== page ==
Blockchain provides a permanent, irreversible record of all transactions. Because blockchain is decentralised, it has the potential to revolutionise exchange.

For the record, there is a distinction to be made between private blockchains, a permission network that operates a bit like an intranet, and public blockchains, which are decentralised, and which anybody can join.

3 reasons why hotels should care

#1. The big guys are getting on board

Amazon, American Express, Oracle, Goldman Sachs, Twitter, Disney, Facebook, Nestle, Alibaba Group, Ford, Walmart, Maersk, Samsung – basically all global corporations are exploring blockchain.

Cutting-edge hospitality brands like Lufthansa, AirFrance, TUI Group and Nordic Choice Hotels are all on the verge of implementing blockchain. In May, Nordic Choice took the plunge with Winding Tree, an open-source travel distribution platform and successfully used blockchain for booking at Nordic Choice’s Hobo Hotel Stockholm.

In other words, it’s time to start paying attention to blockchain. Blockchain is a foundational technology that will change the operating models of businesses across industries. It uses sectioned data-records, known as blocks, arranged in an ever-expanding chain across a peer-to-peer network. Each block holds a cryptographic hash of the previous block in the chain, a timestamp and transaction data. There is no editing or deleting, only appending. The hash safeguards that transactions can be traced accurately to their source; Walmart is using a private blockchain system as a supply tracker, for example.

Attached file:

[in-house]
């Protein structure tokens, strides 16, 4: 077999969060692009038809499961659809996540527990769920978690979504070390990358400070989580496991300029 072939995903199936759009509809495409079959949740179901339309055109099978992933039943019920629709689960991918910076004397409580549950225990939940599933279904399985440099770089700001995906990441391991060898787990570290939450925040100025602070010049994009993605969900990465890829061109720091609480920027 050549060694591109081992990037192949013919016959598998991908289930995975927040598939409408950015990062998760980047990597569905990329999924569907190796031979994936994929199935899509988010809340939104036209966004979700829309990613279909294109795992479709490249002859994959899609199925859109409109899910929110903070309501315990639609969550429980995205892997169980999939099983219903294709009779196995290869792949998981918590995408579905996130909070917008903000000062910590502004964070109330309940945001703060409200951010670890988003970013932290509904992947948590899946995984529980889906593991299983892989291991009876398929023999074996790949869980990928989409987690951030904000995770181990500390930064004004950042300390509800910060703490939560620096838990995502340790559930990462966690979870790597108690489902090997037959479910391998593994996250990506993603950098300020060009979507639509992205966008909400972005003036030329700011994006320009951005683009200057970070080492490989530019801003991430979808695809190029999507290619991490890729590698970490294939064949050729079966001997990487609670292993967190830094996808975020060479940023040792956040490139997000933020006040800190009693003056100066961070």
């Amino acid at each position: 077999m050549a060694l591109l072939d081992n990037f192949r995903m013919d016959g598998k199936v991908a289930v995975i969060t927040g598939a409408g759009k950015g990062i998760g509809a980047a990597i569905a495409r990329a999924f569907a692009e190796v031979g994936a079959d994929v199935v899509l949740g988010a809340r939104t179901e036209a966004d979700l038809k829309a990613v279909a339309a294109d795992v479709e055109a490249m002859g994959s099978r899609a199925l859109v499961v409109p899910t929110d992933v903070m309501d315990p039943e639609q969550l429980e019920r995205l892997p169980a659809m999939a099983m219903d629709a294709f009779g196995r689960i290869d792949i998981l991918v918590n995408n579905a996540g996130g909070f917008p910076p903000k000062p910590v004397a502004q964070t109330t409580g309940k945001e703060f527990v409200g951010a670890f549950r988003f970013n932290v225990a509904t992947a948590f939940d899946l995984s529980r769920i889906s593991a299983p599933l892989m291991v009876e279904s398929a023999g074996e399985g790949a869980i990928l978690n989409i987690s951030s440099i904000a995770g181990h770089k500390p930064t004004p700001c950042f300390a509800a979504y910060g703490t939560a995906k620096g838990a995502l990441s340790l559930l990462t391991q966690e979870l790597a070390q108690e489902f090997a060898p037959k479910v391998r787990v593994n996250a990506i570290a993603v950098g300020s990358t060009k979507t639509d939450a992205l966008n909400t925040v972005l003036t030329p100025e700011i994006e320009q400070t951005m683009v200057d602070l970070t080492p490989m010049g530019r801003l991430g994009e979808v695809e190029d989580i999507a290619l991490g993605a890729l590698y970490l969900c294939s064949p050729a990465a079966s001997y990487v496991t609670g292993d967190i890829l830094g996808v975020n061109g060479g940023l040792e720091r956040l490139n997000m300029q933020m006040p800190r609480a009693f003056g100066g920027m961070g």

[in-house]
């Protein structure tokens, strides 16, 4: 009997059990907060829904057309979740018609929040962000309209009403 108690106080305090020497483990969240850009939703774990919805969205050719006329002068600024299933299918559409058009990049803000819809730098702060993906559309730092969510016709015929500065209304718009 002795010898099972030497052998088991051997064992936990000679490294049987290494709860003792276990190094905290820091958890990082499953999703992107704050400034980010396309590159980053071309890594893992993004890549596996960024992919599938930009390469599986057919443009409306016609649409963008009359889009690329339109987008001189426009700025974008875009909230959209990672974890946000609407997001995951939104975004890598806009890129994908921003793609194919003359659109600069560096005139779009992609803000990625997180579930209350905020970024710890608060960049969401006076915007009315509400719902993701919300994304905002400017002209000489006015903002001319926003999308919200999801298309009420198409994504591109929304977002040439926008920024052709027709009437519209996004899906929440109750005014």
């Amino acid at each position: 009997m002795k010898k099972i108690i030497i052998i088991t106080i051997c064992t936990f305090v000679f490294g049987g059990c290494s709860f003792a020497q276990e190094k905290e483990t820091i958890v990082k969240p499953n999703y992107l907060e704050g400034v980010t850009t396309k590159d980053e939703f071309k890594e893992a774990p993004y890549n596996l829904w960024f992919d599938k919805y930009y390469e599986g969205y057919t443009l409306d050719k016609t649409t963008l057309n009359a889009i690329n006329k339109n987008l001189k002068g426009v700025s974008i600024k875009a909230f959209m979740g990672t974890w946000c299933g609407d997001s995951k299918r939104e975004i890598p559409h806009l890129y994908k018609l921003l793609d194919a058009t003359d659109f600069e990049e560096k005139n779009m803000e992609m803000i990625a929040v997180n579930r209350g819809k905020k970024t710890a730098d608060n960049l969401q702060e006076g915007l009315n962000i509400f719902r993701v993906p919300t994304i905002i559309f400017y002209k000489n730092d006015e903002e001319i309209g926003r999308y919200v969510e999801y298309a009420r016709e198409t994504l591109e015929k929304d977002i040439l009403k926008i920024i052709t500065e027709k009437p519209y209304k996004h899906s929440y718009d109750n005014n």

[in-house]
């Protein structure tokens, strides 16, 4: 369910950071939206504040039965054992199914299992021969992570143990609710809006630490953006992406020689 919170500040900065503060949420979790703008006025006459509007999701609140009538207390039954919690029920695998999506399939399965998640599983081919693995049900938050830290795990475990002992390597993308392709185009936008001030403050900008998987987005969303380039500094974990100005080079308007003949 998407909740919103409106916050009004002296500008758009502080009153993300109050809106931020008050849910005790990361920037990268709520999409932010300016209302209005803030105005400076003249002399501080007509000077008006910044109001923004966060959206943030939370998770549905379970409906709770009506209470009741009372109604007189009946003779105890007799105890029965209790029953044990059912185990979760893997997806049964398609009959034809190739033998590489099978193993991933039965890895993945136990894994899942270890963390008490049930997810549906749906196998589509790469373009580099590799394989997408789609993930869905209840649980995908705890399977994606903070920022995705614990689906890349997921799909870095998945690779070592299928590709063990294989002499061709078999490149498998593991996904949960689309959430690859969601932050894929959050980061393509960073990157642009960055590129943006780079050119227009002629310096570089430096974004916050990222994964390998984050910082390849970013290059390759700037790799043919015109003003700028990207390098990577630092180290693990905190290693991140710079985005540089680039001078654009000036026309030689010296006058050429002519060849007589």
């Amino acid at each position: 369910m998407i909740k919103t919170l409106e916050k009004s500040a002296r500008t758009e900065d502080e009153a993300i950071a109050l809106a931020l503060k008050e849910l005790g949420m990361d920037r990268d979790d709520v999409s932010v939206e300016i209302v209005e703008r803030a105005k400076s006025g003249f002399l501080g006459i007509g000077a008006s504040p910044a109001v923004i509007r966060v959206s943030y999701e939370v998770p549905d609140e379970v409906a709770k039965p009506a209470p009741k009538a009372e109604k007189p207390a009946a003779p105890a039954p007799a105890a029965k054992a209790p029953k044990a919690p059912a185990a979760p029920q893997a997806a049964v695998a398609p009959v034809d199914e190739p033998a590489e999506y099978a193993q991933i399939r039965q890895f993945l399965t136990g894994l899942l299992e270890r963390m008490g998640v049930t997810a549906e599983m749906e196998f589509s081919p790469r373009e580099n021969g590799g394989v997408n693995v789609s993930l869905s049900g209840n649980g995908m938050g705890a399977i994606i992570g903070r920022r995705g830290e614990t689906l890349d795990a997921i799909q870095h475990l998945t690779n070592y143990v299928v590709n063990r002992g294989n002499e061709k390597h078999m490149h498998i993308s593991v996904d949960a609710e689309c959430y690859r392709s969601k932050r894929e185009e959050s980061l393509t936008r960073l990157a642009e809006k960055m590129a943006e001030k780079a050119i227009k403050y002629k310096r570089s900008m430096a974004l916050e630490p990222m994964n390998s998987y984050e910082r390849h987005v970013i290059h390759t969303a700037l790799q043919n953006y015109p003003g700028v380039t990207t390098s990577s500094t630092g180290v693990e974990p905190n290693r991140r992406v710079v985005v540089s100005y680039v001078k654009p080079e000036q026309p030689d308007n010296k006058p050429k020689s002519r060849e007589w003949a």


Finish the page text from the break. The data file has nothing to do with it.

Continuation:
Blockchain creates a new trust exchange system which does not require intermediaries

The decentralised storage model makes the chain virtually impossible for hackers to manipulate. A ‘public key’ option gives each member of the peer network access to transactions, allowing for greater transparency and reduced risk. While the system was initially a way to exchange currency, it can eventually be used to directly exchange anything of value which requires a trust model.

In short, blockchain creates a new trust exchange system which does not require intermediaries, which brings us to the second reason why hotels need to pay attention.

#2. Blockchain cuts out the middleman

The hotel industry – which has been running on old technology and is firmly enmeshed in the OTAs like Expedia and Booking.com, with a barrage of new intermediaries coming out of the woodwork every day – may seem like unlikely candidates for embracing blockchain. But it is precisely because of the middleman commission problem that hotels need to seriously consider it.

OTAs may be convenient to the customer, since they can easily compare prices in one place, but they are not so great for hotels. Customer loyalty is out the door and OTAs take a considerable cut of the profits. Sometimes that cut gets passed on to the consumer, so they aren’t getting the best deal possible.